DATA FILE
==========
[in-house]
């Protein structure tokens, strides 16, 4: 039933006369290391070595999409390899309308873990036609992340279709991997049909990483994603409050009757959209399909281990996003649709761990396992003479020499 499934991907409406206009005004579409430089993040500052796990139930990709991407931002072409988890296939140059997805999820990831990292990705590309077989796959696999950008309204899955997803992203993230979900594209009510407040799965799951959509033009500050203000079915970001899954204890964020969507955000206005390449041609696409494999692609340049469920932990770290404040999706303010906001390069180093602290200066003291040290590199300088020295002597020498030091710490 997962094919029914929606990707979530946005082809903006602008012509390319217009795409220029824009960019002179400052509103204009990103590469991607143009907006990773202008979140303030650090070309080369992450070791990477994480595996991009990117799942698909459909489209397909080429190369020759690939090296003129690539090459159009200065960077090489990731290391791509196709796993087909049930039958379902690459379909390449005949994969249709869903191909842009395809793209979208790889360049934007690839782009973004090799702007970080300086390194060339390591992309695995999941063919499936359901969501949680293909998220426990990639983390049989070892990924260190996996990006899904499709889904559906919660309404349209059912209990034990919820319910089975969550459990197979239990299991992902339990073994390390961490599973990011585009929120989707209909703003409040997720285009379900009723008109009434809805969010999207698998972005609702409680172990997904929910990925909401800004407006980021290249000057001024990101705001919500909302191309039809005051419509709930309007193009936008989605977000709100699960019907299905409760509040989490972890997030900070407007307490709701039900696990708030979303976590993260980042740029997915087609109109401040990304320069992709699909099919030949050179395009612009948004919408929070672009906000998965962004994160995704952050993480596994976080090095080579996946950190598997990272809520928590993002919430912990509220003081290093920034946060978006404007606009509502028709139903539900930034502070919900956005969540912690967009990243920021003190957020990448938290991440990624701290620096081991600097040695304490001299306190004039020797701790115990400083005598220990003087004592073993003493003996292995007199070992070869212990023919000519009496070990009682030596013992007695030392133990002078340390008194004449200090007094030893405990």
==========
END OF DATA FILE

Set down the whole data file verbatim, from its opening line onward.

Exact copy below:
[in-house]
């Protein structure tokens, strides 16, 4: 039933006369290391070595999409390899309308873990036609992340279709991997049909990483994603409050009757959209399909281990996003649709761990396992003479020499 499934991907409406206009005004579409430089993040500052796990139930990709991407931002072409988890296939140059997805999820990831990292990705590309077989796959696999950008309204899955997803992203993230979900594209009510407040799965799951959509033009500050203000079915970001899954204890964020969507955000206005390449041609696409494999692609340049469920932990770290404040999706303010906001390069180093602290200066003291040290590199300088020295002597020498030091710490 997962094919029914929606990707979530946005082809903006602008012509390319217009795409220029824009960019002179400052509103204009990103590469991607143009907006990773202008979140303030650090070309080369992450070791990477994480595996991009990117799942698909459909489209397909080429190369020759690939090296003129690539090459159009200065960077090489990731290391791509196709796993087909049930039958379902690459379909390449005949994969249709869903191909842009395809793209979208790889360049934007690839782009973004090799702007970080300086390194060339390591992309695995999941063919499936359901969501949680293909998220426990990639983390049989070892990924260190996996990006899904499709889904559906919660309404349209059912209990034990919820319910089975969550459990197979239990299991992902339990073994390390961490599973990011585009929120989707209909703003409040997720285009379900009723008109009434809805969010999207698998972005609702409680172990997904929910990925909401800004407006980021290249000057001024990101705001919500909302191309039809005051419509709930309007193009936008989605977000709100699960019907299905409760509040989490972890997030900070407007307490709701039900696990708030979303976590993260980042740029997915087609109109401040990304320069992709699909099919030949050179395009612009948004919408929070672009906000998965962004994160995704952050993480596994976080090095080579996946950190598997990272809520928590993002919430912990509220003081290093920034946060978006404007606009509502028709139903539900930034502070919900956005969540912690967009990243920021003190957020990448938290991440990624701290620096081991600097040695304490001299306190004039020797701790115990400083005598220990003087004592073993003493003996292995007199070992070869212990023919000519009496070990009682030596013992007695030392133990002078340390008194004449200090007094030893405990």